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2018 Indiana General Assembly

New Indiana law enshrines option for schools to teach cursive handwriting

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INDIANAPOLIS — State legislators remain divided over whether Hoosier students should be required to learn cursive handwriting.

But this month the House and Senate agreed that the option of teaching cursive ought to be enshrined in Indiana law.

House Enrolled Act 1420 officially codifies cursive writing, alongside religions of the world, as an optional curriculum component that local school corporations are free to include or omit as they see fit.

That's already been the practice since 2011 when Indiana adopted Common Core State Standards that required keyboarding instruction instead of cursive writing.

The state replaced Common Core in 2014 with Indiana-only standards that must, by law, be "the highest standards in the United States." They also don't require cursive instruction.

Nevertheless, a 2017 Indiana Department of Education survey found approximately 20 percent of schools still teach cursive, even without a law explicitly authorizing them to do so.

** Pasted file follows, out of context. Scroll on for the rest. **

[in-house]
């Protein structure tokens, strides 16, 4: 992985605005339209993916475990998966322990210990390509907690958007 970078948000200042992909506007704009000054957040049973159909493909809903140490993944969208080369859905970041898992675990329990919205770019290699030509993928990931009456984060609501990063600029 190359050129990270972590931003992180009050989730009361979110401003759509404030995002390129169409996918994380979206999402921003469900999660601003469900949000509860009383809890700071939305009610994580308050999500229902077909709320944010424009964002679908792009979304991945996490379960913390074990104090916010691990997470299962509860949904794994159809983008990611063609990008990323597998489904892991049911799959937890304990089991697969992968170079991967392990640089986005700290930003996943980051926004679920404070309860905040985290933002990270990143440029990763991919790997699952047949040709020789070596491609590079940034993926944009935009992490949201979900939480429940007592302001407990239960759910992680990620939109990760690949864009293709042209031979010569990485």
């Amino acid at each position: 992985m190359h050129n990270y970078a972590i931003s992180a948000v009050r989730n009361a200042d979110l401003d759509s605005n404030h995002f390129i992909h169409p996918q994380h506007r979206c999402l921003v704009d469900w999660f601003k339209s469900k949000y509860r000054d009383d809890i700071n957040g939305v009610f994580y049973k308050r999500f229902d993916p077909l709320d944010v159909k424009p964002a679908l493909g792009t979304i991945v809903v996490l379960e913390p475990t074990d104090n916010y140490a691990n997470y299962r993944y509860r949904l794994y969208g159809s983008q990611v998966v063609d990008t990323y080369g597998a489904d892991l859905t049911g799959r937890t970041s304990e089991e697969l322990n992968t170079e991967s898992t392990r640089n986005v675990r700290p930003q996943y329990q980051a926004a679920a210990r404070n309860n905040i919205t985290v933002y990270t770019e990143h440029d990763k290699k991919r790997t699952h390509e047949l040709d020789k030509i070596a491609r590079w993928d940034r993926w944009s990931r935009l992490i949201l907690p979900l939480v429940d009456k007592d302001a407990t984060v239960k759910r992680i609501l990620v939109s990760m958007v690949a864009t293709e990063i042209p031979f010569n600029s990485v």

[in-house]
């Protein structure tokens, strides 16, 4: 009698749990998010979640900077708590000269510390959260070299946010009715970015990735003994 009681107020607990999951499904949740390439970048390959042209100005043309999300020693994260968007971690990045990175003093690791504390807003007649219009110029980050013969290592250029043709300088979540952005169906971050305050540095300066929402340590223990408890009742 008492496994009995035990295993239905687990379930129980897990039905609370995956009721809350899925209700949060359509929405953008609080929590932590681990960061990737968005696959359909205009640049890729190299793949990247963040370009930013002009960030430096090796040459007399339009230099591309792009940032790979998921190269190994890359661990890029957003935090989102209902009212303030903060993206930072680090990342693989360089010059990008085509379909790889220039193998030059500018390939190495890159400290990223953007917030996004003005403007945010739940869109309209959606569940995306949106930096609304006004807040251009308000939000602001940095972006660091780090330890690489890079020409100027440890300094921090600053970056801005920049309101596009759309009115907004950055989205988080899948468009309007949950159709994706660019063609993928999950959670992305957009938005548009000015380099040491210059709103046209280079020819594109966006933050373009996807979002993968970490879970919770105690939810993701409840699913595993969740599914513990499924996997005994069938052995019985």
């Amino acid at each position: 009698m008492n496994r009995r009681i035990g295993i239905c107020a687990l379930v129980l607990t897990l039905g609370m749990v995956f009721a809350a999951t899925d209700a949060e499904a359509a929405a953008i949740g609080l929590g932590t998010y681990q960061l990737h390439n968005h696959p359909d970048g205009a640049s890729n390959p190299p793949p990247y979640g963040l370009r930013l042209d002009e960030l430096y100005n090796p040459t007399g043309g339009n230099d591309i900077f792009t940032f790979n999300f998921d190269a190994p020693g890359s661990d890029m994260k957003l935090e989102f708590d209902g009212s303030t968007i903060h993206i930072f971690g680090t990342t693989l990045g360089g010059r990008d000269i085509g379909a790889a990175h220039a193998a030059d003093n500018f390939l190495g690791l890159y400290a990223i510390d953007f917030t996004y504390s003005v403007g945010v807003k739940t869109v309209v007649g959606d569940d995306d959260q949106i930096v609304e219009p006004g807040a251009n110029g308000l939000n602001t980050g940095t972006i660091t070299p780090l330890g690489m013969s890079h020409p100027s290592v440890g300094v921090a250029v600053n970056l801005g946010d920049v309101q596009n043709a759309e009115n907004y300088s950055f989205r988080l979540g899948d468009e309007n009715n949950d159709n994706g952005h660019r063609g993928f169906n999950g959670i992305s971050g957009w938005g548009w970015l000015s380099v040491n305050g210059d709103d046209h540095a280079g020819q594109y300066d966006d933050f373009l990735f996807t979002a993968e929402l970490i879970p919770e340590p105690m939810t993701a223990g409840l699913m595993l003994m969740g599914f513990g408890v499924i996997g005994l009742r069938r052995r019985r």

State Sen. Jean Leising, R-Oldenburg, the Senate sponsor of a cursive mandate for the past seven years, said putting the instruction option in state law is "minimal," but still "a step forward in requiring the teaching of this important skill."

The Republican-controlled Senate agrees with Leising that Hoosier students should learn cursive. Her Senate Bill 8 in January passed the chamber, 38-11, only to once again die in the Republican-controlled House where cursive is viewed less favorably.

Leising said Wednesday the need for cursive writing instruction never has been more obvious.

Gov. Eric Holcomb signature

"Some students are unable to sign their names to validate driver’s licenses, agreements and other important documents, and many cannot even read cursive writing," Leising said.

"Right now, 25 states have a cursive writing mandate, and I will continue work to make this a requirement in our state."

In perhaps a sign of the times, Republican Gov. Eric Holcomb enacted the cursive curriculum option into law using his signature that's mostly comprised of block print capital letters.

Measures signed into law by Gov. Eric Holcomb


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